Readers Sound Off About Evil Consultants, Toxic Colleagues--And Much More
By Anne Fisher

(FORTUNE Magazine) – It's enough to shush the cynic in all of us--you know, the little interior voice that keeps insisting that people really care only about themselves and their own careers. More and more of the mail I get dwells not on the correspondents' own woes but on what other readers ought to be doing, or thinking, to get out of a bind. Picture it! Thousands of people taking time out from their (presumably) busy schedules to worry about somebody else's problem! And a total stranger's problem too! Makes you think there may be hope for humankind.

But maybe not for human resources. In the Sept. 29 issue, an hr guy who signed himself "Catbert" waxed indignant about his employer's failure to take him as seriously as he takes himself. This brought a slew of complaints from bosses who would like to outsource every Catbert into oblivion, but most offered at least a few tips on how hr types might keep their jobs. Wrote one honcho: "The best move Catbert could make is to ask his top-level managers, one by one, where they think his department could best add value. The answer will sometimes be that hr is a necessary evil, but at least there will be an opportunity for managers to speak frankly. Then, if Catbert offers solutions to real problems like turnover and employee motivation, people will sit up and listen."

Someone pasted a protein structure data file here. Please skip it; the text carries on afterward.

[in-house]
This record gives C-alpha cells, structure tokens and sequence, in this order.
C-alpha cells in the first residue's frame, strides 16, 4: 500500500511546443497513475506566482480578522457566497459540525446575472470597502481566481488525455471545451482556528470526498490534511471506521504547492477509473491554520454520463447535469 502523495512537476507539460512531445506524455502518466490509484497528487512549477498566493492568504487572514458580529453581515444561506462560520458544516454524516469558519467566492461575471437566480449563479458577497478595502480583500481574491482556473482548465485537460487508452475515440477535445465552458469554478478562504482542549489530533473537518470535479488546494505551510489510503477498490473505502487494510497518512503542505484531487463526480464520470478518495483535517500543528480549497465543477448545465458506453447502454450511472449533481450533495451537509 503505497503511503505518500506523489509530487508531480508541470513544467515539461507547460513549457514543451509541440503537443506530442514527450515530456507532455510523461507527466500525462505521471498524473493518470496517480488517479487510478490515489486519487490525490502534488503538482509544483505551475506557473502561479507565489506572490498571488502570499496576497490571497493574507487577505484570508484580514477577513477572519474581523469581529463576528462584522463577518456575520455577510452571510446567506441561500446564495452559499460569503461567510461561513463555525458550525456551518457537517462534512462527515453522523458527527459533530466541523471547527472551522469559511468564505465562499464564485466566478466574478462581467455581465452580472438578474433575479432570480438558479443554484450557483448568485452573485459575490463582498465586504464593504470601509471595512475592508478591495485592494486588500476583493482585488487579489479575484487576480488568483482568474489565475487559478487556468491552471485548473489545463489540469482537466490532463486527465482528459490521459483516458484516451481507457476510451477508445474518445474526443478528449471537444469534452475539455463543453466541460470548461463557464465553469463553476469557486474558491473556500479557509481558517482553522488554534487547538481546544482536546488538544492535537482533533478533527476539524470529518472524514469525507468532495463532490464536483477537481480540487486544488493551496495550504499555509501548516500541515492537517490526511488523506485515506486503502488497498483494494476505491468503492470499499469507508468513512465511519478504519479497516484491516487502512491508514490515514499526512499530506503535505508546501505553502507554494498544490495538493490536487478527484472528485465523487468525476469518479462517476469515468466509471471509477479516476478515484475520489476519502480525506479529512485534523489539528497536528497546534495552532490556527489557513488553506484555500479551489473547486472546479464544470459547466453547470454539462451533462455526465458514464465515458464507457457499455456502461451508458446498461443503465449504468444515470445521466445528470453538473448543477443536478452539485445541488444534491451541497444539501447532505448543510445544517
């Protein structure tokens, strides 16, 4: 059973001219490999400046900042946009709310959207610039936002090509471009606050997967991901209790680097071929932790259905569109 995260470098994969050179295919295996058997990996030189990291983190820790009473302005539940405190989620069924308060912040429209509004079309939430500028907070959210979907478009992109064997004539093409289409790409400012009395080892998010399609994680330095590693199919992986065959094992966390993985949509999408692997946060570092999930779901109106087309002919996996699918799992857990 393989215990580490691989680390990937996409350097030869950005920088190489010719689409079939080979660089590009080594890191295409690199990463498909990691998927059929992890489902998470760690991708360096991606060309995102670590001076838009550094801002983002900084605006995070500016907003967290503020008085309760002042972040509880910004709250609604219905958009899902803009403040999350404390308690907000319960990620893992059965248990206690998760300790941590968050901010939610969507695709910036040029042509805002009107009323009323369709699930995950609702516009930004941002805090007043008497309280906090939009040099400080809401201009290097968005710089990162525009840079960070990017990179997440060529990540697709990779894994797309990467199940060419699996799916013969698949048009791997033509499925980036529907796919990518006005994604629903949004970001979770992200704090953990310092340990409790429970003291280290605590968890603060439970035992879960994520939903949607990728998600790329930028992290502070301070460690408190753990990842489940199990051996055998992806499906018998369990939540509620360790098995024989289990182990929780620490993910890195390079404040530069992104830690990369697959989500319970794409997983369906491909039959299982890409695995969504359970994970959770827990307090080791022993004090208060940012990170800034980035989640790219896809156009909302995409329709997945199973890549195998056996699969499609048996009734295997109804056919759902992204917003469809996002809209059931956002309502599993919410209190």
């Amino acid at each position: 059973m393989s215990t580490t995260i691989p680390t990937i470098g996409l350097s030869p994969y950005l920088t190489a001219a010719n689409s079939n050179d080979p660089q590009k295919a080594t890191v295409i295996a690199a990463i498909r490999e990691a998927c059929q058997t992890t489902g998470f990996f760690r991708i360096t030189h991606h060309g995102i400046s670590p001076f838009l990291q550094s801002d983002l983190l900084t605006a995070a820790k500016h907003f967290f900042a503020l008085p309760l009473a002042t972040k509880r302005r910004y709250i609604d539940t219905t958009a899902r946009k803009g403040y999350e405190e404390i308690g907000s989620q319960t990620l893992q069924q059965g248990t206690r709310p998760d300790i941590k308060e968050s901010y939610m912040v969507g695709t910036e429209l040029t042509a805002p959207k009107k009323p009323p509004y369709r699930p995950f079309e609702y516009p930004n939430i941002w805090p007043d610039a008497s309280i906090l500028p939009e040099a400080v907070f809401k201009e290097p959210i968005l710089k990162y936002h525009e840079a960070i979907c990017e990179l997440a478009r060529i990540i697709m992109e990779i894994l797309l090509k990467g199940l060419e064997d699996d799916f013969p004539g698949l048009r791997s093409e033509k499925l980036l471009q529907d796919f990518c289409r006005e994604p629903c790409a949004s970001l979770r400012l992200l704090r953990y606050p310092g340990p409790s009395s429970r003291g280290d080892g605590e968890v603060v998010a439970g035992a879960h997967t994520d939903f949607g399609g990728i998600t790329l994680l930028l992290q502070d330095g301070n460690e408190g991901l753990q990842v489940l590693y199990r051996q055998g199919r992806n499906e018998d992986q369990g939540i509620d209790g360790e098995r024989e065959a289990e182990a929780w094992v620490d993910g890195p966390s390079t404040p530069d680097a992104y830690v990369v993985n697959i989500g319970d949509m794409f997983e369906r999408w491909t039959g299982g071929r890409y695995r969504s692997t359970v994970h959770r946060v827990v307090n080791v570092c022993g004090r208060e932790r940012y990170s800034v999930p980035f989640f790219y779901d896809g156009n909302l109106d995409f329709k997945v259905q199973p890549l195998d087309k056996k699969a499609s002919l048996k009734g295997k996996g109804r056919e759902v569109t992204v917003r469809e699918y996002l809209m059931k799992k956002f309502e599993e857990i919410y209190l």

A fellow signed "Fort Hood" wondered in the Sept. 8 issue what kind of reception he'd get when leaving a career in the military to join the private sector. I've printed some encouraging answers (Oct. 13), but reassurance is still pouring in. One reader, a retired Navy captain, points out that a military background builds skills that private enterprise can only envy: "Military officers seldom have the chance to replace poor performers with new hires, so they learn to make the best of what they have. And an ageless military tradition is that officers mess and bunk last in the field, so that if food or bedding is short, they find out right away, since they go hungry or sleep on the ground. Can civilian managers say the same?" A rhetorical question if ever there was one.

Lou Benjamin, managing partner of an Atlanta-based headhunting firm called Military Recruiting Institute that specializes in matching ex-officers with corporate jobs, adds that, for a whole list of reasons, corporate demand for people with military experience is "staggering." Gosh. In other words, Fort Hood, don't fret.

Lots of thoughtful readers, including a fair number of consultants, wrote to advise "Frozen Out" (Nov. 10), who was concerned that a consultant was after her job. "Often companies will underestimate the abilities of their own people, opting instead for the supposed advantages--chiefly financial--touted by someone with a briefcase from 100 miles away," says a manager named C.J. who has shivered in Frozen's shoes. "It's true that Frozen probably doesn't need to worry, but it wouldn't hurt to start looking around at other career opportunities, just in case." Noted.